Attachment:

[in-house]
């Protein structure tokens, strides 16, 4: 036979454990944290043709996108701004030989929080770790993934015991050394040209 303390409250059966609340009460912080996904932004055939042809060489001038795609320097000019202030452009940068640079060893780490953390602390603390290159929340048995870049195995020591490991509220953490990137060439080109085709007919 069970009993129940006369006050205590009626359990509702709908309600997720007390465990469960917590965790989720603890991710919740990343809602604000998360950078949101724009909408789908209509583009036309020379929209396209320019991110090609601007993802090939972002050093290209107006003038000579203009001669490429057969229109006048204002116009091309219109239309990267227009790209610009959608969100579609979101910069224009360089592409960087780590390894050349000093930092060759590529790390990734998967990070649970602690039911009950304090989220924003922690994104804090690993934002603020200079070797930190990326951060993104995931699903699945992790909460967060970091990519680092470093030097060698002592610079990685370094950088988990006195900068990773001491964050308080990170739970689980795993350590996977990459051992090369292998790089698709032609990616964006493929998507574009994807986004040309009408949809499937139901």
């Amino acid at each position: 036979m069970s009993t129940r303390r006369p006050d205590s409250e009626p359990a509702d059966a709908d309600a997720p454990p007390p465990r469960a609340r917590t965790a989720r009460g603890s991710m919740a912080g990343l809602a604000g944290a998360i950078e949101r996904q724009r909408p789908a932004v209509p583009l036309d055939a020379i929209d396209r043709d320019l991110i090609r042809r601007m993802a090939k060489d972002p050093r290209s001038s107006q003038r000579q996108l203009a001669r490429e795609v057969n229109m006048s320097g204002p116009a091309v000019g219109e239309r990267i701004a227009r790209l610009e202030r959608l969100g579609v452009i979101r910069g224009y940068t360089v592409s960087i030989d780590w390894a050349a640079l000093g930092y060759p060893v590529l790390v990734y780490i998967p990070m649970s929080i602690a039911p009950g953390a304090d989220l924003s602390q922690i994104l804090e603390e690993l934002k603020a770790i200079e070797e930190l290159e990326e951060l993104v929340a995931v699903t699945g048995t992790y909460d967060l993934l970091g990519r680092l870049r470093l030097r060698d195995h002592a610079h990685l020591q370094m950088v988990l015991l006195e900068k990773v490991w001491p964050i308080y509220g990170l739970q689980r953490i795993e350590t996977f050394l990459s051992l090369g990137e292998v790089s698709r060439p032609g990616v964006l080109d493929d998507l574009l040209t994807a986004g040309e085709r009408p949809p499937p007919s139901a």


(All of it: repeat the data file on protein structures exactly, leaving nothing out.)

[in-house]
């Protein structure tokens, strides 16, 4: 036979454990944290043709996108701004030989929080770790993934015991050394040209 303390409250059966609340009460912080996904932004055939042809060489001038795609320097000019202030452009940068640079060893780490953390602390603390290159929340048995870049195995020591490991509220953490990137060439080109085709007919 069970009993129940006369006050205590009626359990509702709908309600997720007390465990469960917590965790989720603890991710919740990343809602604000998360950078949101724009909408789908209509583009036309020379929209396209320019991110090609601007993802090939972002050093290209107006003038000579203009001669490429057969229109006048204002116009091309219109239309990267227009790209610009959608969100579609979101910069224009360089592409960087780590390894050349000093930092060759590529790390990734998967990070649970602690039911009950304090989220924003922690994104804090690993934002603020200079070797930190990326951060993104995931699903699945992790909460967060970091990519680092470093030097060698002592610079990685370094950088988990006195900068990773001491964050308080990170739970689980795993350590996977990459051992090369292998790089698709032609990616964006493929998507574009994807986004040309009408949809499937139901």
């Amino acid at each position: 036979m069970s009993t129940r303390r006369p006050d205590s409250e009626p359990a509702d059966a709908d309600a997720p454990p007390p465990r469960a609340r917590t965790a989720r009460g603890s991710m919740a912080g990343l809602a604000g944290a998360i950078e949101r996904q724009r909408p789908a932004v209509p583009l036309d055939a020379i929209d396209r043709d320019l991110i090609r042809r601007m993802a090939k060489d972002p050093r290209s001038s107006q003038r000579q996108l203009a001669r490429e795609v057969n229109m006048s320097g204002p116009a091309v000019g219109e239309r990267i701004a227009r790209l610009e202030r959608l969100g579609v452009i979101r910069g224009y940068t360089v592409s960087i030989d780590w390894a050349a640079l000093g930092y060759p060893v590529l790390v990734y780490i998967p990070m649970s929080i602690a039911p009950g953390a304090d989220l924003s602390q922690i994104l804090e603390e690993l934002k603020a770790i200079e070797e930190l290159e990326e951060l993104v929340a995931v699903t699945g048995t992790y909460d967060l993934l970091g990519r680092l870049r470093l030097r060698d195995h002592a610079h990685l020591q370094m950088v988990l015991l006195e900068k990773v490991w001491p964050i308080y509220g990170l739970q689980r953490i795993e350590t996977f050394l990459s051992l090369g990137e292998v790089s698709r060439p032609g990616v964006l080109d493929d998507l574009l040209t994807a986004g040309e085709r009408p949809p499937p007919s139901a």